How Well Do You Know Your Bubbly? The Difference Between Champagne and MCC
Oscar Wilde once said, “Pleasure without Champagne is purely artificial” and we’re inclined to agree. Be it Champagne, MCC or sparkling wine, there is something about a sparkly drink that we just can’t get enough of. Whatever you call it, if you’re celebrating something then you’re most likely going to be drinking it.
There really is nothing like that cold crisp sip of something effervescent that makes whatever you’re celebrating that much more enjoyable. But how well do you know your bubbly? We look at the differences between difference between champagne and MCC.
The History of Champagne
The story of Champagne goes back a long way, to as early as the 5th Century where King Clovis, the first monarch to unite all of the French tribes, decided to convert to Catholicism at the request of his wife, Clotilde.
His baptism took place in Reims, in the Champagne region, and the bishop used local Champagne to baptise him. Back then, though, the wine would have been still as bubbles were seen as a flaw.
And while the Champagne itself wouldn’t have had any of the remarkable sparkles that we know and love today, the use of it in a religious ceremony gave it a kind of holy significance that put it on the radar. Similarly, following King Clovis’ baptism, it became tradition for French Kings to be anointed in Reims.
The Champagne of those days remained flat until nearly a millennium later when English scientist Christopher Merret began to experiment with adding sugar to the wine in the bottle to encourage second fermentation.
His findings were presented formally in 1662 as ‘methode champenoise’. Despite this finding, however, the method wasn’t actually used to create sparkling wine until nearly 200 years later in the 19th century. Up until this point in time, Champagne had been made by the méthode rurale, where the wine was bottled before the initial fermentation had finished.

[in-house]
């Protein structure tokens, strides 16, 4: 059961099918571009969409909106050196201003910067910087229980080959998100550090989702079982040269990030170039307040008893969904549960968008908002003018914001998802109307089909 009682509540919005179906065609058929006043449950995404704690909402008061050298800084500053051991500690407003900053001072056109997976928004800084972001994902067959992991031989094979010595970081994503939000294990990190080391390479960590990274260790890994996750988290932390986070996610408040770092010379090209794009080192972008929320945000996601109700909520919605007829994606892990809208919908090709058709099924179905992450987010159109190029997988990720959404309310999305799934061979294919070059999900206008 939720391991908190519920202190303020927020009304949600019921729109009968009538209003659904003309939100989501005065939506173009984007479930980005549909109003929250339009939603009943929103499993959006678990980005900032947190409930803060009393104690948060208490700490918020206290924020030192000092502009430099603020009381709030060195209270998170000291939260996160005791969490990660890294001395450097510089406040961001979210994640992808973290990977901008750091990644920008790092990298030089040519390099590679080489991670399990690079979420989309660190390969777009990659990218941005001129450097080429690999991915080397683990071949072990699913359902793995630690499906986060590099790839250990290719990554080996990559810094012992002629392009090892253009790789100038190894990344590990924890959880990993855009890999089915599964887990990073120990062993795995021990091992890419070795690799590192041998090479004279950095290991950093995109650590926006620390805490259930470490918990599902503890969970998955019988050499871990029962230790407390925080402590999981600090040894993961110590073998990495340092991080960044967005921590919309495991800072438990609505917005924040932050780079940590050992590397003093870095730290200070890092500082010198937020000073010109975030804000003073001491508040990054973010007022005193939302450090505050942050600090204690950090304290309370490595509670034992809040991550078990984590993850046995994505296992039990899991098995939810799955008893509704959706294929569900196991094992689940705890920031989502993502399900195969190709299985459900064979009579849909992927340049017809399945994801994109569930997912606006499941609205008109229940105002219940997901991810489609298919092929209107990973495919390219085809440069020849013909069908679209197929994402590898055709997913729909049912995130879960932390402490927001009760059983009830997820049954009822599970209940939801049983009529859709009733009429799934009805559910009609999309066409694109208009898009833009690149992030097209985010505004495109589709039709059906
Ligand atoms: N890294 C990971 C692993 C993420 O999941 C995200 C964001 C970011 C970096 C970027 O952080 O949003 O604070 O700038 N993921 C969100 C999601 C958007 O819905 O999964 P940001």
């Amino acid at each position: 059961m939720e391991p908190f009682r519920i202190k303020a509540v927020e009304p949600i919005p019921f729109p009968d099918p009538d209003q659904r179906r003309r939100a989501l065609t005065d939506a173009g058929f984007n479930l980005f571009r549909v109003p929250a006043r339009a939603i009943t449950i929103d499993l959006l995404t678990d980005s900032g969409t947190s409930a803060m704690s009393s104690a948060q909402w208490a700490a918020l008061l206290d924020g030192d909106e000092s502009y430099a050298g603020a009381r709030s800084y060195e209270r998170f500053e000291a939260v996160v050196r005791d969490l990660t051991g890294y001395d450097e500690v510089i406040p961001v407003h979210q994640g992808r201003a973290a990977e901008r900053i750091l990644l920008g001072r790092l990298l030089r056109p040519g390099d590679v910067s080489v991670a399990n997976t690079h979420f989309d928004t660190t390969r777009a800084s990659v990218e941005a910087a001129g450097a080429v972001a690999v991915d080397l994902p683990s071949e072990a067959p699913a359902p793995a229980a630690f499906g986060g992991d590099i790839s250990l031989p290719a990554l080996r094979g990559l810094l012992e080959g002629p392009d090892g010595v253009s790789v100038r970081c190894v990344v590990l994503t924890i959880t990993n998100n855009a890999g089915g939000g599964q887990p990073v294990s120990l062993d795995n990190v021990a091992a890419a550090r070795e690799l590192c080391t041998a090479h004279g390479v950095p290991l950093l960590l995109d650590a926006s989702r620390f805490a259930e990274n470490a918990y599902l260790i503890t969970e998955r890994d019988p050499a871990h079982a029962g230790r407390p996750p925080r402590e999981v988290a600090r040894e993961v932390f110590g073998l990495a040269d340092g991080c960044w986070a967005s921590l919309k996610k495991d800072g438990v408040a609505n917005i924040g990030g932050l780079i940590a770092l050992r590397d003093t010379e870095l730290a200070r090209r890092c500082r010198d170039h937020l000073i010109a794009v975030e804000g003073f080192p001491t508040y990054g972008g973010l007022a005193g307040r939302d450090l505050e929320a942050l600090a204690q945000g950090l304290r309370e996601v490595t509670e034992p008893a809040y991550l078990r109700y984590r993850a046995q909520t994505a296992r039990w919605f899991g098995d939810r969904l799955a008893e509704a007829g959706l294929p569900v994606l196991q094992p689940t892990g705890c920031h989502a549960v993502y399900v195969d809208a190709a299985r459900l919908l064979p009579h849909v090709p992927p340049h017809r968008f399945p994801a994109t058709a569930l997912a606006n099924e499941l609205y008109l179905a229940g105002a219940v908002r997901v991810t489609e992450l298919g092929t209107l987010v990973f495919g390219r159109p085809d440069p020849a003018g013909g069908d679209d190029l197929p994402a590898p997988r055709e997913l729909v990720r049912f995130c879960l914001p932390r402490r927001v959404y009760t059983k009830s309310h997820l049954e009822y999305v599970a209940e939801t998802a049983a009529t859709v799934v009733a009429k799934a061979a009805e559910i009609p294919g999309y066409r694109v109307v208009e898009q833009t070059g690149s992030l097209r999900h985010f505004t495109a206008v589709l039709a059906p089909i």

So, what is this revered method?
Well, as with all wines it starts with the grapes, which are harvested in Autumn. The varietals mostly used in Champagnes are Pinot Noir, Chardonnay, Pinot Meunier and Pinot Gris.
Champagne can be made up of a blend of all these, or sometimes, a single grape variety, such as Chardonnay.
These grapes are pressed and the juice is stored in large stainless steel tanks and left to undergo its first ferment. This can take anywhere from 3 weeks to 5 months because the winemaker is looking for all the natural sugar to be fermented out of the wine’s base.
From there these bases are blended together to create a formal ‘house style’ of wine. This base is then placed in the familiar thick glass bottles, along with the liqueur de tirage, which is simply sugar, yeast and wine, and is then fixed with a crown cap.
The liqueur de tirage is what sets off the second fermentation, required by law in Champagne production.
The bottles are stacked on their sides between thin pieces of wood and are left to ferment, which takes about eight weeks. Once that process is over, the wines are then aged on the dead yeast cells (a technique called sur lees) for a minimum of 15 months and a maximum of 3 years. This allows for an enhanced flavour in the final product.
After the winemaker is happy with the lees ageing, the wine will be moved on to the riddling stage (remuage in French). Here the bottles are stored in special racks called pupitres where they are held at a 45º angle, the crown cap pointing down.
Every few days, they are riddled – slightly turned and shaken – by hand to encourage the dead yeast cells and other sediment to move down towards the neck of the bottle.
After each riddling, the angle of the bottle is gradually increased so that it is eventually fully upside down. When this process is done by hand, it takes around three weeks, when done by a computerised palette, it takes eight days.
A fun fact about this part of the method is that the famed Madame Clicquot (yes, that Clicquot), the first woman to be in control of a Champagne house, invented the riddling technique, thereby allowing more of a mass production of bottles.